Could you tell us about your charity?
I'm playing for a charity called Common Ground Relief in New Orleans. Uh, I'm, uh, an adopted son of New Orleans, it's my adopted hometown, and, uh, there are a--a large number of, uh, charities that are working on the ground in New Orleans to, uh, try to remedy the--the dis--the results of the disaster--Common Ground Relief is one of the chief ones. Uh, they were on the ground in the Lower Ninth pretty much from day one or day two of the--the disaster. And they've been working since then. They've--they've gotten thousands of volunteers together to, uh, do short-term relief: gutting houses, first of all, to get people back into their homes, and then providing job training for people so they can be productive citizens once more, uh, in a city that had a--a failing economy in the wake of the disaster. That was an important thing. And now they're looking more long term, and doing more work to try to heal the wetlands that provide the buffer between hurricane force and New Orleans. So they're--they're doing both short-term and long-term relief.
What would winning $1,000,000 mean to your charity?
Wow. It means, um, they can spend more of their time doin' what they're supposed to do and less of their time scramblin' for funds.
Are you the Jeopardy! champ in your house?
Um, well, I'm the Jeopardy! watcher in my household. I--I--we--we divide our chores fairly evenly. Judith takes all the crime shows, all the, uh, Law & Orders, uh, and I, uh, I take all the--the smart quiz shows, i.e., Jeopardy!
What do you think of your competition?
Oh, I'm--I'm playing mind games with them in the green room. I think I got them, uh, y'know, where--exactly where I want 'em.
What categories are you hoping to see?
Hoping to see, uh, SIMPSONS CHARACTERS. [Laughs] I might be able to ace that. It would be embarrassing if I got it wrong. Uh... hoping to avoid? I don't know. Um, NIGERIAN POLITICS.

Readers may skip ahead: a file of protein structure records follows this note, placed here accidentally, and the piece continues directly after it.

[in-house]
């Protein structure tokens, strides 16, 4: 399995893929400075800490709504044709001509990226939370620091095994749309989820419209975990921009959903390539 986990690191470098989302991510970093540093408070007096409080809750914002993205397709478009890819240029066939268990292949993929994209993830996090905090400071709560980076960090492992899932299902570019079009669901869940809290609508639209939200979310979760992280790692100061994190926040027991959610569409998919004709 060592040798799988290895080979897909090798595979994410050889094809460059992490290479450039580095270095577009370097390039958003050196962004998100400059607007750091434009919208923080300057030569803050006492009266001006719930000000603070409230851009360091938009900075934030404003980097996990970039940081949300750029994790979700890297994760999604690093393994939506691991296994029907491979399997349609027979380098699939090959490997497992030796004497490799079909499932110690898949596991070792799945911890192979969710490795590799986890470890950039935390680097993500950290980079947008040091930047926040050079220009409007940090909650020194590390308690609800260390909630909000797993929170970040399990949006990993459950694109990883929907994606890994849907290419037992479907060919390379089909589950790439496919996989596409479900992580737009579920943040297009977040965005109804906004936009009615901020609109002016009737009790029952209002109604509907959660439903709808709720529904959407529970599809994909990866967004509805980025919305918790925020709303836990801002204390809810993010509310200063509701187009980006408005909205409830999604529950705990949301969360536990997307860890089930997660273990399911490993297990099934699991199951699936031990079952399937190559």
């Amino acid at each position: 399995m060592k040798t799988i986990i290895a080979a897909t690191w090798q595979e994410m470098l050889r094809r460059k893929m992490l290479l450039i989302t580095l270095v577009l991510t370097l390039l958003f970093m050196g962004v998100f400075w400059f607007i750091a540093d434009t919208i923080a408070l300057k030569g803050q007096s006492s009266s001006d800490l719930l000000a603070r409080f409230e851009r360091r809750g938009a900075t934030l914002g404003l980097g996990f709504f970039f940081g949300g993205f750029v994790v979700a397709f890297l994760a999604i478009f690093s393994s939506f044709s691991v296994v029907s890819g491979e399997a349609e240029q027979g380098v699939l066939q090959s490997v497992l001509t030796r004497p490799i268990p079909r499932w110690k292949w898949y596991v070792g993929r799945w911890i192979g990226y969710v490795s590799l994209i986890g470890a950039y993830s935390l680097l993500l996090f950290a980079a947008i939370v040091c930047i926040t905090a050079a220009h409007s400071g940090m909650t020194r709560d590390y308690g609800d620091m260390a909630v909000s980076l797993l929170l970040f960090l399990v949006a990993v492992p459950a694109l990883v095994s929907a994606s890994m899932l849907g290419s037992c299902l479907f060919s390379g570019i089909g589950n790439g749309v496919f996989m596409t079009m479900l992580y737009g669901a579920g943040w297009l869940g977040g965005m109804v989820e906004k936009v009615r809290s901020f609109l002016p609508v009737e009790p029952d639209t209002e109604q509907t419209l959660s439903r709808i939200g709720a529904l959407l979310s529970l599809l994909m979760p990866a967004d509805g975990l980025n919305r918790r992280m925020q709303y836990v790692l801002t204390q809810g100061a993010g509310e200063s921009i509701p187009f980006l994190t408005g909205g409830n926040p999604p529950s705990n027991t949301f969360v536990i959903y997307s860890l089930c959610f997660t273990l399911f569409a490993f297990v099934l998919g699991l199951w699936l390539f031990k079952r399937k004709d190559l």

How does it feel to win Celebrity Jeopardy! again?
I feel a lot better now. I was feeling like a chump, uh, after the practice round. And, uh, I really felt like I had to suck it up, and, y'know, get it together.
What do you think of your competition?
This was a very competitive game, yeah. Any one of the three of us could have won it. Uh, and, uh, I had my eye on the score the whole way through, 'cause I knew it was--it was not only, y'know, playing the game, it was strategy.
Was there a point when you knew the game was "in the bag"?
No. No. The end of Final Jeopardy! was the moment I had it.
How are you going to celebrate?
Uh, go home and, uh, rotisserie a duck. [Laughs] And that's a true story!
What advice do you have for other contestants?
Uh, yeah, drink a lot. Drink heavily, punish your livers now.
Did you enjoy your experience?
Oh, great experience, yeah. Thrills, chills, spills.
"He recently celebrated the 25th anniversary of This Is Spinal Tap with a new DVD and an album. He's known to millions for his work on The Simpsons. Please welcome..."
Playing on behalf of Common Ground Relief, Inc.
Harry Shearer is a comic personality who takes "hyphenate" to new levels. First and foremost an actor, he is also an author, director, satirist, musician, radio host, playwright, multi-media artist and record label owner. For nineteen years the Los Angeles native has enjoyed enormous success and planted the fruits of his talents in the heads of millions worldwide thanks to his voice work for The Simpsons and The Simpsons Movie. Shearer plays a stable of characters: most notably Mr. Burns, Smithers, Ned Flanders, Rev. Lovejoy and Scratchy.
In July, 2007, Shearer plunged into the on-line video universe when the Harry Shearer Channel became a cornerstone of My Damn Channel, an entertainment studio and new media platform specifically created to empower artists to co-produce, distribute and monetize original, episodic video content. Each week a new political or pop culture satire written by and featuring Shearer is unveiled.
In October 2006, Shearer released his first novel, Not Enough Indians (Justin, Charles & Company). The book takes a darkly comic look at the proliferation of Native American gaming and what happens to the fictional town of Gammage, New York, when it transforms into the sovereign nation of the long lost Filaquonsett tribe. The critically acclaimed novel is also available in paperback and on tape.